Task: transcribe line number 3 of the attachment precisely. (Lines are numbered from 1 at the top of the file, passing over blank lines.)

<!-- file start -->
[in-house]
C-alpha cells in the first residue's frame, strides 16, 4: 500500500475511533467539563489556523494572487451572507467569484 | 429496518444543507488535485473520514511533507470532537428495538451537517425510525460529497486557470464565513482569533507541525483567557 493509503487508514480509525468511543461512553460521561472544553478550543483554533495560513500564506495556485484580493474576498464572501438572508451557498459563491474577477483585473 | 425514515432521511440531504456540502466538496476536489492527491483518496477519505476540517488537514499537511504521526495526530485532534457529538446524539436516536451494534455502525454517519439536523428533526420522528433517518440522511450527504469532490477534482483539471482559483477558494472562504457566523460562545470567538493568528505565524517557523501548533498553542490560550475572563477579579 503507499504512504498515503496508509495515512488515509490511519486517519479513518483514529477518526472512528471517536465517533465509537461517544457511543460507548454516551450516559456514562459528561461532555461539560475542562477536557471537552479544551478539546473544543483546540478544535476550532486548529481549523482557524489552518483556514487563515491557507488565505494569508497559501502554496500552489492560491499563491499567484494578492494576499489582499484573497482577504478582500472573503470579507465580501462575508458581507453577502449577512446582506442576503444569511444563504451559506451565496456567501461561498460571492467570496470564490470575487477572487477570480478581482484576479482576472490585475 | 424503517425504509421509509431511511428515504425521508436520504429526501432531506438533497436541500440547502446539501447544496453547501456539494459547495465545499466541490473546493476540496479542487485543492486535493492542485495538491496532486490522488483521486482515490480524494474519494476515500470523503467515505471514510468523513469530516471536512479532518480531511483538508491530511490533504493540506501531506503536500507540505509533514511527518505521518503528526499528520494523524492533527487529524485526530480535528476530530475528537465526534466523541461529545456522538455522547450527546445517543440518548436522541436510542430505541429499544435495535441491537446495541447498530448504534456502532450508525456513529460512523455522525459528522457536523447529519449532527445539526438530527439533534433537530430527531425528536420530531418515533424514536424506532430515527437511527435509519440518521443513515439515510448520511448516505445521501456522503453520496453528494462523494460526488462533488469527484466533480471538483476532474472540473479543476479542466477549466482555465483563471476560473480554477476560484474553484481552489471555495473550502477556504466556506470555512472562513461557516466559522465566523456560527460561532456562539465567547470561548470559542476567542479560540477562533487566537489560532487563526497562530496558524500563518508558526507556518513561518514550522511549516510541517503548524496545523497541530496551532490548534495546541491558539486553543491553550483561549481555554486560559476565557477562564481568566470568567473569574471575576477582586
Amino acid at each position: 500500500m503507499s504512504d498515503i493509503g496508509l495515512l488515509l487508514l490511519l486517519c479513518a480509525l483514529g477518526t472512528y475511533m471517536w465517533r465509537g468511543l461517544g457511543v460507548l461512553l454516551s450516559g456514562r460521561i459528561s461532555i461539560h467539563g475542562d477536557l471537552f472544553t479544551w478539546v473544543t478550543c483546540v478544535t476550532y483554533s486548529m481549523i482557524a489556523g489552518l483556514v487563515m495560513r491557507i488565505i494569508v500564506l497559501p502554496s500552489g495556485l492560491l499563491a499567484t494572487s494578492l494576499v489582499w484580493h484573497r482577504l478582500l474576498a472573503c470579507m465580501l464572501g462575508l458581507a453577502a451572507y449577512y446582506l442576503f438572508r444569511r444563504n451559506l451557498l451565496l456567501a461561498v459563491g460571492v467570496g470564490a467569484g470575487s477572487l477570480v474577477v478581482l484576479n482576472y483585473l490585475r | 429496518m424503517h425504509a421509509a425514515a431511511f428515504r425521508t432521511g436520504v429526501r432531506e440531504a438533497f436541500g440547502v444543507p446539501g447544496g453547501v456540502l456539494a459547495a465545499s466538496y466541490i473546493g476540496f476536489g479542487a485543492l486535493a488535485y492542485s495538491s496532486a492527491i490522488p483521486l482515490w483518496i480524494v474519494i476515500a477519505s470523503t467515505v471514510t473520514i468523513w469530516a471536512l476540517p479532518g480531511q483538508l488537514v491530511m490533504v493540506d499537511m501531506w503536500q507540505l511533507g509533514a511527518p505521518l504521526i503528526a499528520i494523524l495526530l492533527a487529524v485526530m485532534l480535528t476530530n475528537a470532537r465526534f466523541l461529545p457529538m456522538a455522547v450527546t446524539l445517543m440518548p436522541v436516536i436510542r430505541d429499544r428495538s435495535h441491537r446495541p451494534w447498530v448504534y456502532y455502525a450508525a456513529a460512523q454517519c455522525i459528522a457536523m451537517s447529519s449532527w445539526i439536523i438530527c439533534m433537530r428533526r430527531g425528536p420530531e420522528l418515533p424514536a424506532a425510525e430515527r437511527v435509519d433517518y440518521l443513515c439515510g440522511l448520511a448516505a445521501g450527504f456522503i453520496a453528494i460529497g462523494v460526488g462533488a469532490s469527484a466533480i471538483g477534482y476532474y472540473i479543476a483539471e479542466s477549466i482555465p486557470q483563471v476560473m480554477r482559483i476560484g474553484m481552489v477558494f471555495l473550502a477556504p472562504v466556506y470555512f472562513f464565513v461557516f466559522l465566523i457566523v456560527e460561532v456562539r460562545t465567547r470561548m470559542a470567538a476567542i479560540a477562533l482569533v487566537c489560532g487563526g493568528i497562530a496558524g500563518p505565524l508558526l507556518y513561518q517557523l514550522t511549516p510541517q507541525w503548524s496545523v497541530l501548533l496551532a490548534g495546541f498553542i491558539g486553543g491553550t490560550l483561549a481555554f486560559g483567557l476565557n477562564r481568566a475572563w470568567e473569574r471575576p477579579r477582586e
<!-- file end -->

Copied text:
Amino acid at each position: 500500500m503507499s504512504d498515503i493509503g496508509l495515512l488515509l487508514l490511519l486517519c479513518a480509525l483514529g477518526t472512528y475511533m471517536w465517533r465509537g468511543l461517544g457511543v460507548l461512553l454516551s450516559g456514562r460521561i459528561s461532555i461539560h467539563g475542562d477536557l471537552f472544553t479544551w478539546v473544543t478550543c483546540v478544535t476550532y483554533s486548529m481549523i482557524a489556523g489552518l483556514v487563515m495560513r491557507i488565505i494569508v500564506l497559501p502554496s500552489g495556485l492560491l499563491a499567484t494572487s494578492l494576499v489582499w484580493h484573497r482577504l478582500l474576498a472573503c470579507m465580501l464572501g462575508l458581507a453577502a451572507y449577512y446582506l442576503f438572508r444569511r444563504n451559506l451557498l451565496l456567501a461561498v459563491g460571492v467570496g470564490a467569484g470575487s477572487l477570480v474577477v478581482l484576479n482576472y483585473l490585475r | 429496518m424503517h425504509a421509509a425514515a431511511f428515504r425521508t432521511g436520504v429526501r432531506e440531504a438533497f436541500g440547502v444543507p446539501g447544496g453547501v456540502l456539494a459547495a465545499s466538496y466541490i473546493g476540496f476536489g479542487a485543492l486535493a488535485y492542485s495538491s496532486a492527491i490522488p483521486l482515490w483518496i480524494v474519494i476515500a477519505s470523503t467515505v471514510t473520514i468523513w469530516a471536512l476540517p479532518g480531511q483538508l488537514v491530511m490533504v493540506d499537511m501531506w503536500q507540505l511533507g509533514a511527518p505521518l504521526i503528526a499528520i494523524l495526530l492533527a487529524v485526530m485532534l480535528t476530530n475528537a470532537r465526534f466523541l461529545p457529538m456522538a455522547v450527546t446524539l445517543m440518548p436522541v436516536i436510542r430505541d429499544r428495538s435495535h441491537r446495541p451494534w447498530v448504534y456502532y455502525a450508525a456513529a460512523q454517519c455522525i459528522a457536523m451537517s447529519s449532527w445539526i439536523i438530527c439533534m433537530r428533526r430527531g425528536p420530531e420522528l418515533p424514536a424506532a425510525e430515527r437511527v435509519d433517518y440518521l443513515c439515510g440522511l448520511a448516505a445521501g450527504f456522503i453520496a453528494i460529497g462523494v460526488g462533488a469532490s469527484a466533480i471538483g477534482y476532474y472540473i479543476a483539471e479542466s477549466i482555465p486557470q483563471v476560473m480554477r482559483i476560484g474553484m481552489v477558494f471555495l473550502a477556504p472562504v466556506y470555512f472562513f464565513v461557516f466559522l465566523i457566523v456560527e460561532v456562539r460562545t465567547r470561548m470559542a470567538a476567542i479560540a477562533l482569533v487566537c489560532g487563526g493568528i497562530a496558524g500563518p505565524l508558526l507556518y513561518q517557523l514550522t511549516p510541517q507541525w503548524s496545523v497541530l501548533l496551532a490548534g495546541f498553542i491558539g486553543g491553550t490560550l483561549a481555554f486560559g483567557l476565557n477562564r481568566a475572563w470568567e473569574r471575576p477579579r477582586e